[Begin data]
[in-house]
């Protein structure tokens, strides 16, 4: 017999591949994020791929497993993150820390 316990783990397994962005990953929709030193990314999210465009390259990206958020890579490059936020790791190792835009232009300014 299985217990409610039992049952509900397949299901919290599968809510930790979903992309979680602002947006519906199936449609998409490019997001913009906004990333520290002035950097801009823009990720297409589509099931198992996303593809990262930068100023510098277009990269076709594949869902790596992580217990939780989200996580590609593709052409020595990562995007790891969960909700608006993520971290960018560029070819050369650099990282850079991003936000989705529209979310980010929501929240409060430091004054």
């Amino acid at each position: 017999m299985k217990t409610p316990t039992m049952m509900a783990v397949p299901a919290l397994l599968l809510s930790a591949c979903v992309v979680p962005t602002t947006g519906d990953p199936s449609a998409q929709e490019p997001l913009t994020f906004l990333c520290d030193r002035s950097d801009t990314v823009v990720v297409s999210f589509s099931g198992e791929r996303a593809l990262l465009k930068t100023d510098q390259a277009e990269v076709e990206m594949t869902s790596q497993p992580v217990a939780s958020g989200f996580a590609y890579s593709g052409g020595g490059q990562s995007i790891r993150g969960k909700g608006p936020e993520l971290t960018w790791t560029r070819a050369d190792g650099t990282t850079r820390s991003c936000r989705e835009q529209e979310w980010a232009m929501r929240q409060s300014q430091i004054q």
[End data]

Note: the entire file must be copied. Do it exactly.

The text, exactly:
[in-house]
């Protein structure tokens, strides 16, 4: 017999591949994020791929497993993150820390 316990783990397994962005990953929709030193990314999210465009390259990206958020890579490059936020790791190792835009232009300014 299985217990409610039992049952509900397949299901919290599968809510930790979903992309979680602002947006519906199936449609998409490019997001913009906004990333520290002035950097801009823009990720297409589509099931198992996303593809990262930068100023510098277009990269076709594949869902790596992580217990939780989200996580590609593709052409020595990562995007790891969960909700608006993520971290960018560029070819050369650099990282850079991003936000989705529209979310980010929501929240409060430091004054």
């Amino acid at each position: 017999m299985k217990t409610p316990t039992m049952m509900a783990v397949p299901a919290l397994l599968l809510s930790a591949c979903v992309v979680p962005t602002t947006g519906d990953p199936s449609a998409q929709e490019p997001l913009t994020f906004l990333c520290d030193r002035s950097d801009t990314v823009v990720v297409s999210f589509s099931g198992e791929r996303a593809l990262l465009k930068t100023d510098q390259a277009e990269v076709e990206m594949t869902s790596q497993p992580v217990a939780s958020g989200f996580a590609y890579s593709g052409g020595g490059q990562s995007i790891r993150g969960k909700g608006p936020e993520l971290t960018w790791t560029r070819a050369d190792g650099t990282t850079r820390s991003c936000r989705e835009q529209e979310w980010a232009m929501r929240q409060s300014q430091i004054q």